Ambition for Power.– Money strives for power. Newspapers, magazines, institutions of learning, and vast industries have their compelling force upon public opinion, because they are largely the creations of the rich. For the past fifty years there has grown up in Germany a so-called “Junker” class, as ambitious as it has been rich. Its wealth was turned to selfish and national aggrandizement. It educated the masses to believe in war. By its great publications and influence the whole national life was lured into false hopes. It not only dragged its own nation into war, but brought war upon nearly all the world. Wealth has there and in other lands become the most destructive element in the social and economic life of mankind.

Noble Examples.– the conservation of wealth entails a sacred duty on the part of those who possess it. There has always been a dangerous fallacy among men that their money is their own and they may do with it what they like. The idea of stewardship has been foreign to their own minds. There has never in all history been a law that could beneficially regulate it. It has been a part of the exercise of the free agency of man. God gave a law of control and distribution to ancient Israel, but its provisions were shamefully disregarded, and his people paid the penalty in poverty and sorrow. Christ exalted the poor from their lowly estate, or would have done so, had they accepted his teachings. He made the way plain. His spirit was a guide to rich and poor alike. The loss of that spirit has meant individual and national bankruptcy. The burning question of the world today is the recovery of the loss of God’s favor among his children. Will it be possible for them to recover the blessing, the birthright they have so frivolously bartered away. They are just as much mistaken about the value of wealth as Esau was about his mess of pottage. In the end Esau gave a “loud cry.” It was the cry of despair. We have in Abraham a beautiful example of a man of wealth. When the Assyrians carried off the inhabitants of the cities of the plain, together with their flocks and herds, he was satisfied to take back in his campaign against them the booty they had carried off. He restored it to its owners, and would have no reward for himself. His unaffected acts of charity, and unselfishness in the distribution of land with Lot make him an ideal with respect to the stewardship of his possessions. Of the things of this world he had plenty, but the ambition of his life was not to keep what he had and to get more. He was constantly craving the favor of Jehovah. He would have children, and he had none, notwithstanding God’s promises to him. He saw in them a blessing.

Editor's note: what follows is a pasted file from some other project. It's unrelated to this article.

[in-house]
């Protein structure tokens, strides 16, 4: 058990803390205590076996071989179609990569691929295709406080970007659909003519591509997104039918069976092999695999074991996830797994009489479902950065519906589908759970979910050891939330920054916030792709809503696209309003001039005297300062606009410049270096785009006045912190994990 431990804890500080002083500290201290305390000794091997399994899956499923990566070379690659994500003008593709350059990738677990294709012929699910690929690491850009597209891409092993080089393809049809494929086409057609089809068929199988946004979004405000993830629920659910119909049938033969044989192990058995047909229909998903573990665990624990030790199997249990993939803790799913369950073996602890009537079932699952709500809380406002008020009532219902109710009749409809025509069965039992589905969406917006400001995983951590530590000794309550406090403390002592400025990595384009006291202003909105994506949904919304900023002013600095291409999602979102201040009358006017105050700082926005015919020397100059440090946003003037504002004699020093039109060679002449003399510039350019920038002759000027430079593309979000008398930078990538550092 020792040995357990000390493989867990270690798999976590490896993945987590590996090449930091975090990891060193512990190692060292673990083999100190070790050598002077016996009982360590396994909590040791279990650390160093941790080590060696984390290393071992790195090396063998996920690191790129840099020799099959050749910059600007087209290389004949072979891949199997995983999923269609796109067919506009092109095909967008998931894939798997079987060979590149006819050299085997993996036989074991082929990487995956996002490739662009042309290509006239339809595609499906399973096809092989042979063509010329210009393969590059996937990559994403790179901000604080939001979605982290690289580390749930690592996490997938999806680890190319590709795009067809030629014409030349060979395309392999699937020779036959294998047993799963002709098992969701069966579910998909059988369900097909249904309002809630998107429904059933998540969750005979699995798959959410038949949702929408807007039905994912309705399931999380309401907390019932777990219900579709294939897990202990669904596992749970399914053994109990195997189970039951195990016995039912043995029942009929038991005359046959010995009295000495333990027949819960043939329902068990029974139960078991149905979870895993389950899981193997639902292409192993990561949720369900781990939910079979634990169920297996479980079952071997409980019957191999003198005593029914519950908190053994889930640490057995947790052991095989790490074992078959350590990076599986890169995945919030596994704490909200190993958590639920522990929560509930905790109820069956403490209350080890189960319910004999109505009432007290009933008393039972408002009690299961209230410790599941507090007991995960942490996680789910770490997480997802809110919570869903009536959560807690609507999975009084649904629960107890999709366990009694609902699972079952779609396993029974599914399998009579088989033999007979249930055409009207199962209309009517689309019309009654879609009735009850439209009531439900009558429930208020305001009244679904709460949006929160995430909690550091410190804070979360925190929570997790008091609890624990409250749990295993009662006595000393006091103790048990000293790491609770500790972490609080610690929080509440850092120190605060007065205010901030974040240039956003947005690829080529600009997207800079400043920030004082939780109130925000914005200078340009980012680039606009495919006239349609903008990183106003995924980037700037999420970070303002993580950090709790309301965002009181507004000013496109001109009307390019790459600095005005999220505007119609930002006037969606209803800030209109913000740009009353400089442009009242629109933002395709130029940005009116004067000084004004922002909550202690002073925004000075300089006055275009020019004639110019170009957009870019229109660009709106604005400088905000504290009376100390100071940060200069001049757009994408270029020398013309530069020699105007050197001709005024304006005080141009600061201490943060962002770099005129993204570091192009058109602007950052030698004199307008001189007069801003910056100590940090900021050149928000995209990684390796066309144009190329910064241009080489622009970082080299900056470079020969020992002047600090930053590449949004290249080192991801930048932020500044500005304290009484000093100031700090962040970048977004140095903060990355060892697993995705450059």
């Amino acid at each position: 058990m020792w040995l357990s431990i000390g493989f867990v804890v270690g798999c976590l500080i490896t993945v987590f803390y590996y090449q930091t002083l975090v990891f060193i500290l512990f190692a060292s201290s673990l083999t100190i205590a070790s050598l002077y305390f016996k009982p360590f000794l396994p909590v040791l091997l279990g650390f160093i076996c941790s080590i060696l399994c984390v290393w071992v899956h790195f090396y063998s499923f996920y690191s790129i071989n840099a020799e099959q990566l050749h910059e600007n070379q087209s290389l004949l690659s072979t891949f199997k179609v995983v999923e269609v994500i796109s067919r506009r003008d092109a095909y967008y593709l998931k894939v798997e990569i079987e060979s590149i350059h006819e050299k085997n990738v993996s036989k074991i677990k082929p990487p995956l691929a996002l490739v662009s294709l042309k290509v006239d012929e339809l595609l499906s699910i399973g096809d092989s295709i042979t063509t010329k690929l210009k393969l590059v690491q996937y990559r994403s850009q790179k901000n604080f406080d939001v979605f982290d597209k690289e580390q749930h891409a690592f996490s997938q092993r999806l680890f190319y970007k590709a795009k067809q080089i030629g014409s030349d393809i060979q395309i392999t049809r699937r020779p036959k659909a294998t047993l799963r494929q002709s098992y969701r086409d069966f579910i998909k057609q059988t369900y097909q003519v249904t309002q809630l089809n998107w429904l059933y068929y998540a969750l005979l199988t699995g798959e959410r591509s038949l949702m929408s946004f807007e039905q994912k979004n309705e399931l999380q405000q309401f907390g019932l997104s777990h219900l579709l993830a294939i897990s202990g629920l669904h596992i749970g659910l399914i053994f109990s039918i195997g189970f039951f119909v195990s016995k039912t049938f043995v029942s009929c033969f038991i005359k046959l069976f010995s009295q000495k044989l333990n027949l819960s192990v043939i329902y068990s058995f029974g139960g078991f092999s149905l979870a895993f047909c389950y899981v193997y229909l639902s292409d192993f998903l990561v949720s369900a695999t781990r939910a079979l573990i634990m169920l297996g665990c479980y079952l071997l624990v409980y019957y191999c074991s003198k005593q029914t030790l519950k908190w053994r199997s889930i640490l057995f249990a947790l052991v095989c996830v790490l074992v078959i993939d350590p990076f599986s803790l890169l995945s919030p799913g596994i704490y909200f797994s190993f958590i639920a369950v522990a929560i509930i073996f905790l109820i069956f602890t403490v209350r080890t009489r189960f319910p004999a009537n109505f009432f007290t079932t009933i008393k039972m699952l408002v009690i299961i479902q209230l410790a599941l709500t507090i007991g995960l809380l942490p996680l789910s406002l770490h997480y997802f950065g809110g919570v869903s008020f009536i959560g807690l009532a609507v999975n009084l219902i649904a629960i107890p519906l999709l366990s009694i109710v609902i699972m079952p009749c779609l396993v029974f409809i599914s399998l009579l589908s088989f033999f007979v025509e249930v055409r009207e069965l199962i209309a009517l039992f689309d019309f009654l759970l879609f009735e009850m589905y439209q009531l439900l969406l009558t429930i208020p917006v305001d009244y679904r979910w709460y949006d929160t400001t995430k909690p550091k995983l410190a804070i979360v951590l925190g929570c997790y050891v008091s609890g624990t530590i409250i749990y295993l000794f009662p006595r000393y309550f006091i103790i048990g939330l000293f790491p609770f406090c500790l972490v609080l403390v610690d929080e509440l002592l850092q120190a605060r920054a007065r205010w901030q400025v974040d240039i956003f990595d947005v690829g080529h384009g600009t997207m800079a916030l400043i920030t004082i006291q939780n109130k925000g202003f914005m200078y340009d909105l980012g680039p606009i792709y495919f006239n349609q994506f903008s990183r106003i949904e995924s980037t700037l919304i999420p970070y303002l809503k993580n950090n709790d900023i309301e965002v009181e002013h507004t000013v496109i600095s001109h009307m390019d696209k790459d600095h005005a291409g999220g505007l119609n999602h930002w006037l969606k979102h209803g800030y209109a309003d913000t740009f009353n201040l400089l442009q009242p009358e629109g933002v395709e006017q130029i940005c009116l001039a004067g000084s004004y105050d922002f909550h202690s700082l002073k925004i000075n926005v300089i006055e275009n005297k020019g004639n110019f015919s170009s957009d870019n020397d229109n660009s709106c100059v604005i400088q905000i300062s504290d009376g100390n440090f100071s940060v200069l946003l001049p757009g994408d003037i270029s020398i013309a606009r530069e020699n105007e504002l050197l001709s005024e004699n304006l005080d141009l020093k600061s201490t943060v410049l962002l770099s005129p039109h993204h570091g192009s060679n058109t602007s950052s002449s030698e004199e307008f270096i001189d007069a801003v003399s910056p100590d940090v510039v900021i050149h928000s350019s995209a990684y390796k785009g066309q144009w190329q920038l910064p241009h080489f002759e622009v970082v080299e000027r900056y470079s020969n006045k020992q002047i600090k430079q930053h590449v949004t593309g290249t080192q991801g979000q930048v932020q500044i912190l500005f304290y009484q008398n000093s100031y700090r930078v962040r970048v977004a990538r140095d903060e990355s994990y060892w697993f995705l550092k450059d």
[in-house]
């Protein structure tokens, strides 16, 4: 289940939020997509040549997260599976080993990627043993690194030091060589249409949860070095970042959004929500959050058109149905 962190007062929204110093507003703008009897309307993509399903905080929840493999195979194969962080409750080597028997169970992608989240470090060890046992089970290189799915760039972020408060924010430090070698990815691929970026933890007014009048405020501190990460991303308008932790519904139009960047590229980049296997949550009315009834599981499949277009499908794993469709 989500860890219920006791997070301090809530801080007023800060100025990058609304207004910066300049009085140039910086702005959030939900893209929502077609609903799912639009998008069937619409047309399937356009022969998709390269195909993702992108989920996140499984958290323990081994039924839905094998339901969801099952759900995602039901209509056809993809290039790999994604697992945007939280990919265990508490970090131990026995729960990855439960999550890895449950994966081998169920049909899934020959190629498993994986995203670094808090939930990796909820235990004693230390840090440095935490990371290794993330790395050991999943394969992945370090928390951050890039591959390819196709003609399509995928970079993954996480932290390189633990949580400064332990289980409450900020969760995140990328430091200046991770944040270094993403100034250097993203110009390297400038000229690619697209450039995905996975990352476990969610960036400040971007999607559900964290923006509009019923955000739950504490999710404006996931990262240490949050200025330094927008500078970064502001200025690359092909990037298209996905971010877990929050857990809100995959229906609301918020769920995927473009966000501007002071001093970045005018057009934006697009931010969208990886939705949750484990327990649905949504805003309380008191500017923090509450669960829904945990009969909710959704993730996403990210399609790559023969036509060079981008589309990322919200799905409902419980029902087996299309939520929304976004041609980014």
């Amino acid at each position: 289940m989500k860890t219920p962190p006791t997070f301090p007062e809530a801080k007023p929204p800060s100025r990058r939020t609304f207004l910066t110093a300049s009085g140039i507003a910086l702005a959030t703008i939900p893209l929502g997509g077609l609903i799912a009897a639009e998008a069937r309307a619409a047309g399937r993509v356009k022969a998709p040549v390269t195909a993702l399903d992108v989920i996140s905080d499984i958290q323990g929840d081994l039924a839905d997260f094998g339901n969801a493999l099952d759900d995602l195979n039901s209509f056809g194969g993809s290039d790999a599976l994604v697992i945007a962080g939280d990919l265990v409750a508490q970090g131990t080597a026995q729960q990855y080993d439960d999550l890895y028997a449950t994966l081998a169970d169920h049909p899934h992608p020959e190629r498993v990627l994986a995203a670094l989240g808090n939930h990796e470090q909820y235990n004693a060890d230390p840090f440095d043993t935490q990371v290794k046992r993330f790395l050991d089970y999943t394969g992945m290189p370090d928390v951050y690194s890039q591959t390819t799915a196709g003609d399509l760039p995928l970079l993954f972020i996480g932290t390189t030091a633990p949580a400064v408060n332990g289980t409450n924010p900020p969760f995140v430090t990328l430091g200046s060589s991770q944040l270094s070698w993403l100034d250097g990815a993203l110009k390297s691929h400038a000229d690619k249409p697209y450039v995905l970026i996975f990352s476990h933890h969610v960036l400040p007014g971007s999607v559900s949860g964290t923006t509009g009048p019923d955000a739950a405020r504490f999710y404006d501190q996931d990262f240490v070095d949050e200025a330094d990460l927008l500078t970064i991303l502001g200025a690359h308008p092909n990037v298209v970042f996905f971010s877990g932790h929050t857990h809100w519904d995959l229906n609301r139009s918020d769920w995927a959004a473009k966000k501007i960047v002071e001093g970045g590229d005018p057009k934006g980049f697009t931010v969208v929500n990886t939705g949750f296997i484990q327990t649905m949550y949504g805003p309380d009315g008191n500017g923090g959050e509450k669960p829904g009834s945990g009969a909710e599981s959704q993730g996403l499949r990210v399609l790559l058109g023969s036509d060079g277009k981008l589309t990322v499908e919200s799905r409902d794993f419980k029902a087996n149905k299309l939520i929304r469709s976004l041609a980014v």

How the world is turned around today! What Abraham would treasure, the world today esteems lightly; what Abraham would esteem lightly the world is seeking in a spirit of madness.

The Saints of God in this dispensation have been and are warned against the dangers of worldly gain. Has it become a passion with any of them? Do those who have acquired an abundance of wealth regard it in the spirit of a stewardship? Do they feel that it lays upon them a heavy responsibility? Do any of them sense the dangers of luxury, extravagance, and waste? Do the faithful, by their pronounced disapproval, discountenance everywhere manifestations of wasteful pride and vain ambitions?

Revelation to Joseph Smith, 1831.– Behold, I, the Lord, in the beginning blessed the waters, but in the last days, by the mouth of my servant John, I cursed the waters;

“Wherefore, the days will come that no flesh will be safe upon the waters.” Doc. and Cov. 61:14-15.

“For all flesh is corrupted before me; and the powers of darkness prevail upon the earth, among the children of men, in the presence of all the hosts of heaven.

“Which causeth silence to reign, and all eternity is pained, and the angels are waiting the great command to reap down the earth, to gather the tares that they may be burned; and behold, the enemy is combined.” Doc. and Cov. 38:11-12.


No Comments »

No comments yet.

Leave a comment

RSS feed for comments on this post.
TrackBack URI